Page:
Jeremiah - Septuagint vs Masoretic

Jerry Heath's picture

The clear distinction between the Septuagint and the Masoretic version of Jeremiah is problematic.

The Septuagint is commonly referred to as the Eqyptian version because it is thought that Egypt is where it was translated and the geographic separation with the Palestinian area could explain some of the textual differences with the Masoretic.

The Masoretic is sometimes referred to as the Babylonian version because it was developed by those who returned from Babylon.

In my view the Eqyptian, Septuagint, version of Jeremiah should be more authentic since Jeremiah went with the group that escaped to Eqypt. This group would have a more authoritative version of what Jeremiah wrote.

Jerry Heath

Jerry Heath's picture

Masoretic Text

Most modern translations of the Old Testament are mostly Masoretic. Originally these versions were uncompromising in using the Masoretic as the sole source. Presently they add comments to the fact that the Septuagint , the Samaritan, and various texts from Qumran exist and may offer alternate readings.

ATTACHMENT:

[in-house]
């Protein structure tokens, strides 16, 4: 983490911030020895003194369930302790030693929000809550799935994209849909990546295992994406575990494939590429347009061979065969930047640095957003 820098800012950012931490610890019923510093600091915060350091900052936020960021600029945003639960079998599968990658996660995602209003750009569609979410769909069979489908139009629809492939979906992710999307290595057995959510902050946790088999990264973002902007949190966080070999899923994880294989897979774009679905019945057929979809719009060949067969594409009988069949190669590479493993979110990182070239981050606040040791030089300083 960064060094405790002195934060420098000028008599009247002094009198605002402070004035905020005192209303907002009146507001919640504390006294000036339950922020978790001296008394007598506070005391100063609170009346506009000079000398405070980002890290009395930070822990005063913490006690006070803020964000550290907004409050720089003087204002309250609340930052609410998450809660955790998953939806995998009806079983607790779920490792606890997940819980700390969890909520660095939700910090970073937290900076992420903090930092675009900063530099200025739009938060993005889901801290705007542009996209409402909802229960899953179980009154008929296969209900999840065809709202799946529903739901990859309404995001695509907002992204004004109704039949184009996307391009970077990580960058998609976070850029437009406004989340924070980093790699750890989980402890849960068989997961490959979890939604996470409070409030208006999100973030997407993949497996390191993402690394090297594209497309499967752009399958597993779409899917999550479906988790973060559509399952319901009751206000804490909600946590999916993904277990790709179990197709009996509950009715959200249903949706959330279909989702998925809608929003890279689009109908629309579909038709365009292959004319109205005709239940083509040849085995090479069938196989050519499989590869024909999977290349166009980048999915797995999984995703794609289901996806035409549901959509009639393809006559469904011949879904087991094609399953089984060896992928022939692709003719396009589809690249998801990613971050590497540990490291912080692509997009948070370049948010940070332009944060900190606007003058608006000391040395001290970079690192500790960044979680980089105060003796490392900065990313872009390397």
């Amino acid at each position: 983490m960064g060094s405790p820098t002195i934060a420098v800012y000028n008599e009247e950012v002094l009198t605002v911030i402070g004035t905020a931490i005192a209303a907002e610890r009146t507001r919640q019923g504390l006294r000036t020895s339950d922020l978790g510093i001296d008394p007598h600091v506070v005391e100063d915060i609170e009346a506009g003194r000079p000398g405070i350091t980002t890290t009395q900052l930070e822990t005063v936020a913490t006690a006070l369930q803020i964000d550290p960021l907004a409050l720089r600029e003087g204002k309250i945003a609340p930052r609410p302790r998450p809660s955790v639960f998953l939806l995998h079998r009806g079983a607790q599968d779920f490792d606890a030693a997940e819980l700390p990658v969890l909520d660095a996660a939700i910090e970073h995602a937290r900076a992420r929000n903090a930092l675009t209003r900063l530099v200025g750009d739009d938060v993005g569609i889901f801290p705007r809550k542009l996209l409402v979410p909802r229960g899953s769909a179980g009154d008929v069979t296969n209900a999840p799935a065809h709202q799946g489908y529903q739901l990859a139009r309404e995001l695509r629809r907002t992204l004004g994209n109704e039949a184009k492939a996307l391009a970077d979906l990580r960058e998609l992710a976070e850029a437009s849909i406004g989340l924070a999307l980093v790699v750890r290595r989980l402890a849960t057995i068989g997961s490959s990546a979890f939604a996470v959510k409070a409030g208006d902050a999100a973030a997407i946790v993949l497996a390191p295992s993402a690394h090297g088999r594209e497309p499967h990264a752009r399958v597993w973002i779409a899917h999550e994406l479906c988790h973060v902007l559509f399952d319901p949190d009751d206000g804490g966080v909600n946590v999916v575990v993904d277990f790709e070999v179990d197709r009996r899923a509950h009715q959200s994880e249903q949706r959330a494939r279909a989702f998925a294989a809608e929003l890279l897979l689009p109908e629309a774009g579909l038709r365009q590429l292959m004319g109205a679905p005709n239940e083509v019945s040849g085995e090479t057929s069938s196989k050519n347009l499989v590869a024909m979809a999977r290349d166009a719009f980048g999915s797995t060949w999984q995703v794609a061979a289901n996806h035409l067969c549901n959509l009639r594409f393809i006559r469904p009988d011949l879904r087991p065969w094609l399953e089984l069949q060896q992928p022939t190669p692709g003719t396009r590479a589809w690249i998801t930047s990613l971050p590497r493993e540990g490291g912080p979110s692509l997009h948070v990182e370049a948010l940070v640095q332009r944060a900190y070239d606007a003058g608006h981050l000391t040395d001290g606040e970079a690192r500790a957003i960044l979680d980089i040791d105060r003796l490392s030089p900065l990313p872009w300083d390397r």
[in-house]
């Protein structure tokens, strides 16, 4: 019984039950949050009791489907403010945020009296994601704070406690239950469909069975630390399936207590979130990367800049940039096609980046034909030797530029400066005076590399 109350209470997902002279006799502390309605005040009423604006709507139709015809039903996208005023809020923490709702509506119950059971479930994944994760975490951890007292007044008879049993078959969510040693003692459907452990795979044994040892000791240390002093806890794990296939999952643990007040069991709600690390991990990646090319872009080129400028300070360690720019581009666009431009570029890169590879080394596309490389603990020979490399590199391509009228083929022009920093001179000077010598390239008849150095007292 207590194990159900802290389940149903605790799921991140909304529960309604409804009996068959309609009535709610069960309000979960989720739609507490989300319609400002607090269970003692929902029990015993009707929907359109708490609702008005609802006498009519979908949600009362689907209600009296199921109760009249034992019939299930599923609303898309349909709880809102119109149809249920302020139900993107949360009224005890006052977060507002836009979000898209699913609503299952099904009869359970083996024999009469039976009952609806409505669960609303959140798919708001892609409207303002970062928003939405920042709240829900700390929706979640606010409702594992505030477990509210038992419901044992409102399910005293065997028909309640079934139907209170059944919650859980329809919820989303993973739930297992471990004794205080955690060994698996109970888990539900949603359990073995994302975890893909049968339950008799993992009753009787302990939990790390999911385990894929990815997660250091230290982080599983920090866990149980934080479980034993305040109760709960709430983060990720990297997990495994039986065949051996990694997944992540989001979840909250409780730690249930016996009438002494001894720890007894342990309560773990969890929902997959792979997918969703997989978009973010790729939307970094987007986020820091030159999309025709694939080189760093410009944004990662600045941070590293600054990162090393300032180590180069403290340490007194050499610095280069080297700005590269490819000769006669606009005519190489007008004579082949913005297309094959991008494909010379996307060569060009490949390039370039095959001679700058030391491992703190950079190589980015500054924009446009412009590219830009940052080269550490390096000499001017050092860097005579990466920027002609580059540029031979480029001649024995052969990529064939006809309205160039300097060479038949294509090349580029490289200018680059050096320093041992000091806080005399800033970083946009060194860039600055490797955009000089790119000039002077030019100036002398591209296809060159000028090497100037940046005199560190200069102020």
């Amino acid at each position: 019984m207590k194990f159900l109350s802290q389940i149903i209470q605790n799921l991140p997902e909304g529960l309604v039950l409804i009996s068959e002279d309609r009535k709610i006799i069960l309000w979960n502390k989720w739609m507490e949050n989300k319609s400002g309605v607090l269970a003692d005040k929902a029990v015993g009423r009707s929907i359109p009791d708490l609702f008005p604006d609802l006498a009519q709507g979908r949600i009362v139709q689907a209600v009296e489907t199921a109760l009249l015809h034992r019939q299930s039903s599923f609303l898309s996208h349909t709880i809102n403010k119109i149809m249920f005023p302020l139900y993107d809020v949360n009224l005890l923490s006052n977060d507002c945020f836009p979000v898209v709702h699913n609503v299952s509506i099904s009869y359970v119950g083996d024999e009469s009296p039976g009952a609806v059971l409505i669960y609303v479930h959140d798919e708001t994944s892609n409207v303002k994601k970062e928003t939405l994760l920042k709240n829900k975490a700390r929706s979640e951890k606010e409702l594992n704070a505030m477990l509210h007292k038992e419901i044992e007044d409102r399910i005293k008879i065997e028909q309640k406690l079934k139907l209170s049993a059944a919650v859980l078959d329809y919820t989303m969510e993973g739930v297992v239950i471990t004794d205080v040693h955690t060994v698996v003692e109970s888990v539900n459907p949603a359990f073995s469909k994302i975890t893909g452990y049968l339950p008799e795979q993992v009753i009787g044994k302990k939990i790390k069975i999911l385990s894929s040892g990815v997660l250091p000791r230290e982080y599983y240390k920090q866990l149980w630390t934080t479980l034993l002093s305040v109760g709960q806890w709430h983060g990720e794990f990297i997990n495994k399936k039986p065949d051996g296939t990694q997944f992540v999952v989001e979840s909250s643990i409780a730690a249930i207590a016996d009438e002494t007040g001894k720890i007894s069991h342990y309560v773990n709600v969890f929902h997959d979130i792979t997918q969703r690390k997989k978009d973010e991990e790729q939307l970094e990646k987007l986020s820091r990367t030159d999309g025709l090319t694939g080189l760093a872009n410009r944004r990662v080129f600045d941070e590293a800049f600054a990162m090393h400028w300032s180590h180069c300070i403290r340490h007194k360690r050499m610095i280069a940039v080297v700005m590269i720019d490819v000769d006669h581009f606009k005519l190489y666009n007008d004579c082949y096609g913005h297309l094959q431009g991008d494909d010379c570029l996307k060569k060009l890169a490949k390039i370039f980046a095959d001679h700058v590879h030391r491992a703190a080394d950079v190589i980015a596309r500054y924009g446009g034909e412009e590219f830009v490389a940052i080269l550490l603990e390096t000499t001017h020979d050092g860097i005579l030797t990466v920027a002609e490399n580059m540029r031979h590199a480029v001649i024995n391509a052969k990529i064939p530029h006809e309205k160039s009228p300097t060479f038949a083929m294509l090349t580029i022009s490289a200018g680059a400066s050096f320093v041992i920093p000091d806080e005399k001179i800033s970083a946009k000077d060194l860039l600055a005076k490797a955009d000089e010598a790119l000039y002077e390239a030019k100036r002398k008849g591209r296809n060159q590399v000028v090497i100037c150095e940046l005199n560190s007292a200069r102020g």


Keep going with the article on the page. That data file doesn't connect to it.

Lamsa's text, "The Holy Bible from the Acient Eastern Text", is basically the Masoretic. It is very readable, but has the special characteristic of having been retained in Aramaic instead of Hebrew, for all these centuries (from about the second century). It definitely has the readability that Peshitta means, but is quite true to the Masoretic. I like it as a translation.

Of course it also comes with the New Testament, which is quite similar to modern versions from the Greek, except for what Jesus says on the cross. This New Testament translation is also very readable.

This New Testament also includes the books origianally excluded from the Eastern text (2nd Peter, 2nd and 3rd John, Jude and Revelations). It also includes the texts that were not originally in the Eastern text from Luke 22: 17-18; John 7: 53; and 1st John v. 7.




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